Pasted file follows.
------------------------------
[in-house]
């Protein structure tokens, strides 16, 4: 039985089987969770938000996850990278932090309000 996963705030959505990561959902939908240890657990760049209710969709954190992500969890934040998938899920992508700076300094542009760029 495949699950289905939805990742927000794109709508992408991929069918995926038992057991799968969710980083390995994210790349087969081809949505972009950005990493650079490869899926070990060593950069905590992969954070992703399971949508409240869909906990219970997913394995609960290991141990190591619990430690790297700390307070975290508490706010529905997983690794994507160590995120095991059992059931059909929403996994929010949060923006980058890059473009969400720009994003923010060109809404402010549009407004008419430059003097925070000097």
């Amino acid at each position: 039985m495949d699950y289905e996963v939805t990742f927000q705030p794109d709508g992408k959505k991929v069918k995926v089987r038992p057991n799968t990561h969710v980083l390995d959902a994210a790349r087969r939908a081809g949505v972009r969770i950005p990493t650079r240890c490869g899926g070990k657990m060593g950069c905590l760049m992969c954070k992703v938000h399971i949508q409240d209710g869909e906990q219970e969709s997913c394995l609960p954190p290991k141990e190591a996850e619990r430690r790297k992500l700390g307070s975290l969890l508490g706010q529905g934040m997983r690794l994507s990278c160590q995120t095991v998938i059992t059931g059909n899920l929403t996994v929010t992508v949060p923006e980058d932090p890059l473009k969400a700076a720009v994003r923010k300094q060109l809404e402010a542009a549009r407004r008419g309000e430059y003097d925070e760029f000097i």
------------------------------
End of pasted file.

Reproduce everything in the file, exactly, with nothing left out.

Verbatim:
[in-house]
């Protein structure tokens, strides 16, 4: 039985089987969770938000996850990278932090309000 996963705030959505990561959902939908240890657990760049209710969709954190992500969890934040998938899920992508700076300094542009760029 495949699950289905939805990742927000794109709508992408991929069918995926038992057991799968969710980083390995994210790349087969081809949505972009950005990493650079490869899926070990060593950069905590992969954070992703399971949508409240869909906990219970997913394995609960290991141990190591619990430690790297700390307070975290508490706010529905997983690794994507160590995120095991059992059931059909929403996994929010949060923006980058890059473009969400720009994003923010060109809404402010549009407004008419430059003097925070000097």
């Amino acid at each position: 039985m495949d699950y289905e996963v939805t990742f927000q705030p794109d709508g992408k959505k991929v069918k995926v089987r038992p057991n799968t990561h969710v980083l390995d959902a994210a790349r087969r939908a081809g949505v972009r969770i950005p990493t650079r240890c490869g899926g070990k657990m060593g950069c905590l760049m992969c954070k992703v938000h399971i949508q409240d209710g869909e906990q219970e969709s997913c394995l609960p954190p290991k141990e190591a996850e619990r430690r790297k992500l700390g307070s975290l969890l508490g706010q529905g934040m997983r690794l994507s990278c160590q995120t095991v998938i059992t059931g059909n899920l929403t996994v929010t992508v949060p923006e980058d932090p890059l473009k969400a700076a720009v994003r923010k300094q060109l809404e402010a542009a549009r407004r008419g309000e430059y003097d925070e760029f000097i």